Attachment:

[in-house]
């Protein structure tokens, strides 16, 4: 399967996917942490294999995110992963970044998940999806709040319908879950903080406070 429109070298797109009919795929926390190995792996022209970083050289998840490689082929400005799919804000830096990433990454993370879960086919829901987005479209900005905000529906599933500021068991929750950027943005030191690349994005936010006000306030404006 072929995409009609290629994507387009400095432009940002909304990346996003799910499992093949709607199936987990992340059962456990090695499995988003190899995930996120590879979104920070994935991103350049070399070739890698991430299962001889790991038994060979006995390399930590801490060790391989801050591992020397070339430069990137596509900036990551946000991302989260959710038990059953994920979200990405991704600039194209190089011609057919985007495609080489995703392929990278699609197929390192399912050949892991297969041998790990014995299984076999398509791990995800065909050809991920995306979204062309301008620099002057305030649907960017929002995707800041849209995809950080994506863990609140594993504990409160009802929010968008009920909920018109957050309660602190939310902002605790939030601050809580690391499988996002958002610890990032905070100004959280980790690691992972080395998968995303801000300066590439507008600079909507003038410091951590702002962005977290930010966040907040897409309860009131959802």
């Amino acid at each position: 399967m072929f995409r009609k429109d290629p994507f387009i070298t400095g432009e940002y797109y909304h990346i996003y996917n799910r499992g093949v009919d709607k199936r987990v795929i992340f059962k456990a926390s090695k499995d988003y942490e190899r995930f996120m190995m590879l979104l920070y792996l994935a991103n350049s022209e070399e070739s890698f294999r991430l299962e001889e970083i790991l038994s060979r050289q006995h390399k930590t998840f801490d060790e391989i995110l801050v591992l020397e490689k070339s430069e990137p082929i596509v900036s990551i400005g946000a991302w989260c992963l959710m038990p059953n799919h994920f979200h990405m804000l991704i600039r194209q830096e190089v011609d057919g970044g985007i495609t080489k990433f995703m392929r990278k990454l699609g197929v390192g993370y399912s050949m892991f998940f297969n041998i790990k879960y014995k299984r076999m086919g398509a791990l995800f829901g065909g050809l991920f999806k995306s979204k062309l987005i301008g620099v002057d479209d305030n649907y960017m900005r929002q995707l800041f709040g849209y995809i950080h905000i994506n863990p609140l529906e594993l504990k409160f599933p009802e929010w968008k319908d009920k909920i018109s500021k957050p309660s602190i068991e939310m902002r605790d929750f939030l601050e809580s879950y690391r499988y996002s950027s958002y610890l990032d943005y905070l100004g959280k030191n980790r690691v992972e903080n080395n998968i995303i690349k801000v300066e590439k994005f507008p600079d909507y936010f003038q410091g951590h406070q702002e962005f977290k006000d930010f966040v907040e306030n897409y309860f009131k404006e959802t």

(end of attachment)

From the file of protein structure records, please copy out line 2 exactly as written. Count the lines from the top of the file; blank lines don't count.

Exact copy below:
């Protein structure tokens, strides 16, 4: 399967996917942490294999995110992963970044998940999806709040319908879950903080406070 429109070298797109009919795929926390190995792996022209970083050289998840490689082929400005799919804000830096990433990454993370879960086919829901987005479209900005905000529906599933500021068991929750950027943005030191690349994005936010006000306030404006 072929995409009609290629994507387009400095432009940002909304990346996003799910499992093949709607199936987990992340059962456990090695499995988003190899995930996120590879979104920070994935991103350049070399070739890698991430299962001889790991038994060979006995390399930590801490060790391989801050591992020397070339430069990137596509900036990551946000991302989260959710038990059953994920979200990405991704600039194209190089011609057919985007495609080489995703392929990278699609197929390192399912050949892991297969041998790990014995299984076999398509791990995800065909050809991920995306979204062309301008620099002057305030649907960017929002995707800041849209995809950080994506863990609140594993504990409160009802929010968008009920909920018109957050309660602190939310902002605790939030601050809580690391499988996002958002610890990032905070100004959280980790690691992972080395998968995303801000300066590439507008600079909507003038410091951590702002962005977290930010966040907040897409309860009131959802």